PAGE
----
• 1875 Munro returns to London. Back in London, Munro studies business methods and enjoys the social life. He has a good ear for music and becomes an expert dancer. Goes to Europe as Aide-de-Camp to General the Honourable W. Fielding. Several years later develops pleurisy.  
  • 1877 Large scale (six-inch) field survey of Scotland completed by O.S. The O.S. complete the six-inch maps, the basis for the one-inch series to follow.  
  • 1878 Matheson dies  
  • 1879 Hardie joins the Lanarkshire Miners' Union  
  • 1880 Moves to Ayrshire  
  • 1880 Railway reaches Tyndrum. The Oban Railway Line reaches Tyndrum, making it easier to reach many mountainous areas.  
  • 1880 Munro in S. Africa. To improve his health, Munro goes to S. Africa, as Private Secretary to Sir George Colley, Governor of Natal. When the Basuto War breaks out volunteers for active service and carries despatches as a member of an irregular cavalry corps, Landrey's Horse. At end of war returns home to London, bringing with him Basuto and Zulu curios, antelope heads, a black boy, and a monkey.  
  • 1882 Highland Land League formed  
  • 1883 O.S. one-inch maps cover most of Scotland. Growth of walking clubs. In the 3rd quarter of this century, at least a dozen walking and rambling clubs were formed in the Lowlands of Scotland.  
  • 1884 William Hesketh Lever makes his first trip to the Hebrides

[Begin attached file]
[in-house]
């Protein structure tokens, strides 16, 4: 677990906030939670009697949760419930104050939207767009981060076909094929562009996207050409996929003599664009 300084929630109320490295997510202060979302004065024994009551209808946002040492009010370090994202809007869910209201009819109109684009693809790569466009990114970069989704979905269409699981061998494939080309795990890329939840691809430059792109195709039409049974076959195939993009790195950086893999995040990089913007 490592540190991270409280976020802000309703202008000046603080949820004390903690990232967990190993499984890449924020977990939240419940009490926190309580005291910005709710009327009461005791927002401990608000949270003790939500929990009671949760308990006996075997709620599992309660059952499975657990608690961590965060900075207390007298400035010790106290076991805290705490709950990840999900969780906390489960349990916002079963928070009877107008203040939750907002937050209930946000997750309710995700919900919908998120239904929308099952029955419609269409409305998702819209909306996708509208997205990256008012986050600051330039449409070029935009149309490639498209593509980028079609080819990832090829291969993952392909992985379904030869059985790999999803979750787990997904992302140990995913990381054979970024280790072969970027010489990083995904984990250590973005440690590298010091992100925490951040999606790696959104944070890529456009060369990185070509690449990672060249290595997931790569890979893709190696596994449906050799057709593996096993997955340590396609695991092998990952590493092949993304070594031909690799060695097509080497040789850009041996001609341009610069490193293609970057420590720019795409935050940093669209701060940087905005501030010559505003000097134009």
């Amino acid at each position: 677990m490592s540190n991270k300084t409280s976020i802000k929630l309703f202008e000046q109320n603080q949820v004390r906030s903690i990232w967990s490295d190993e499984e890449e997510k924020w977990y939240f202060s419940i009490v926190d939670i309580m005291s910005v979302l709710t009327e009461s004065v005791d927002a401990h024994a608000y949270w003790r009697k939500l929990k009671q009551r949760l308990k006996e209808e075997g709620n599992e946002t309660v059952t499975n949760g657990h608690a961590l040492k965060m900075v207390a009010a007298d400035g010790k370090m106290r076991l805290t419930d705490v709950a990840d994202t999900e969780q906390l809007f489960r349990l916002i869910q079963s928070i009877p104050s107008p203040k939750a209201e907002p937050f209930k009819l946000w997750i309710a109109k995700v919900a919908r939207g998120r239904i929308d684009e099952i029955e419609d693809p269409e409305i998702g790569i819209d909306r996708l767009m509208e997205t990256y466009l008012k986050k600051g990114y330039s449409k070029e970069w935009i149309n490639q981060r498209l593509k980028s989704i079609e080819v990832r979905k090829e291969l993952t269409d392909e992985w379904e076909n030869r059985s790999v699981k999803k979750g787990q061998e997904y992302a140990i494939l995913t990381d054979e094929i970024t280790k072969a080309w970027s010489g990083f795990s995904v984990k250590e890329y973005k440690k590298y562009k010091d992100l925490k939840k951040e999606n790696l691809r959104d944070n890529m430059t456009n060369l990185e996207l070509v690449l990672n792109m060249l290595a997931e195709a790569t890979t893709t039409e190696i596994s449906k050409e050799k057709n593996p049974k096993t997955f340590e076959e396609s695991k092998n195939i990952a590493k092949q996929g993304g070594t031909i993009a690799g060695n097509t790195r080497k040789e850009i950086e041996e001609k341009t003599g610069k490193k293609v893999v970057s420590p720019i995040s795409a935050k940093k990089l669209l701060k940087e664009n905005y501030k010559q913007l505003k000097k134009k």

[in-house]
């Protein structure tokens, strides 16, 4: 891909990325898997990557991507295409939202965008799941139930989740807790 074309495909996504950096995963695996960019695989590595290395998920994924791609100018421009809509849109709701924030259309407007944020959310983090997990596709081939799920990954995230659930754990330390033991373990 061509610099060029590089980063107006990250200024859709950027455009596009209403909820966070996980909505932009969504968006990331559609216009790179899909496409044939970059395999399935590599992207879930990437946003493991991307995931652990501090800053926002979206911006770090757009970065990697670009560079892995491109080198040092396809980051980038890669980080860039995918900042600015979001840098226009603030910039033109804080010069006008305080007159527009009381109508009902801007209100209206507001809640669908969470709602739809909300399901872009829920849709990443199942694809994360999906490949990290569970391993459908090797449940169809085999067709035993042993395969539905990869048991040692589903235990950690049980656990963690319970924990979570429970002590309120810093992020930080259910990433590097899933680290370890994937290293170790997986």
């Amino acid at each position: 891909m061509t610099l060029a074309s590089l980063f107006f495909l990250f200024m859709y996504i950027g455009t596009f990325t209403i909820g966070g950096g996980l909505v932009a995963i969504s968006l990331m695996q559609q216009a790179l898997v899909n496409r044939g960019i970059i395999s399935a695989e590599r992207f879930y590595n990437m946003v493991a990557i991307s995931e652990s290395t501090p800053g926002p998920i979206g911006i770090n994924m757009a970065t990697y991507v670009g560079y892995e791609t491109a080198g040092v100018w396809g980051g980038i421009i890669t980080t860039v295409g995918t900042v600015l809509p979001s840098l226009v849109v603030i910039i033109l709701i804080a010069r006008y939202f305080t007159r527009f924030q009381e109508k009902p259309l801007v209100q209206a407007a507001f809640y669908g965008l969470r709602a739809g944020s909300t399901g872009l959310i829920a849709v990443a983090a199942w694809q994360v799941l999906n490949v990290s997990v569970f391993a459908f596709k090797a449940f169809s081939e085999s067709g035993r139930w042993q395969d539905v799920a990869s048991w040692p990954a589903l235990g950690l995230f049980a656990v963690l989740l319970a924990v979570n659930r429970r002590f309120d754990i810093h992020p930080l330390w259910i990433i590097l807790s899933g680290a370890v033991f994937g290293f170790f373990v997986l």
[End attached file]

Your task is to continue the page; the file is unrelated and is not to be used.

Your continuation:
• 1884 Early listing of Scottish Mountains. Third Edition of 'The Highland Sportsman and Tourist' (Robert Hall) - Lists 236 heights of 3000ft or more. But it is not known for certain whether Munro saw this, or other early lists.  
  • 1885 Munro tries politics. Munro, now living mainly at the family home in Forfarshire, at Lindertis, stands as Conservative candidate for Kirkcaldy Burghs. And gets heavily defeated. Continues to explore the Scottish hills.  
  • 1888 Fights and loses Mid Lanark by-election  
  • 1888 Scottish Labour Party formed  
  • 1889 Formation of Scottish Mountaineering Club. March 1889, Glasgow. The SMC is constituted after correspondence in the ?Glasgow Herald? discussing the possibility of forming a ?Scottish Alpine Club?. There was already in Scotland a small nucleus of active and experienced mountaineers, but contact between them was spare. The SMC begin a Journal in 1890, initially published three times a year, and including a serially published guide to the Scottish Mountains. The first Editor, J.G. Stott, commissions Munro to draw up a list of Scottish mountains. Munro has to date climbed 42 tops.  
  • 1891 An Comunn Gaidhealach - the Gaelic Society - founded to promote the Gaelic language  
  • 1891 Munro?s Tables Published The famous tables are published for the first time in September, 1891, in the sixth issue of Volume 1 of the SMC Journal. They include 538 tops which exceed 3,000 feet in height; 283 are deemed to be separate mountains. Munro completed the list in five months of very hard work, using many field notes collected before and during its compilation. In a note to the Tables, Munro admits that he did not foresee the amount of work which would be required. Munro is 35.  
  • 1892 Hardie elected as MP for West Ham South  
  • 1892 Munro becomes 3rd President of SMC. As President he entertains his fellow members on Club Meets by playing the flute. He does not drink tea.  
  • 1892 Marries general's daughter. Travels widely. He continues, while in Scotland, to work on the Tables, as he is not completely happy with the first edition. 1893 He dies at Abbotsford  
  • 1893 John Brown dies  
  • 1893 Independent Labour Party formed  
  • 1894 West Highland Railway reaches Fort William  
  • 1894 Scottish Labour Party wound up  
  • 1895 Hardie loses West Ham  
  • 1897 Victoria celebrates her Diamond Jubilee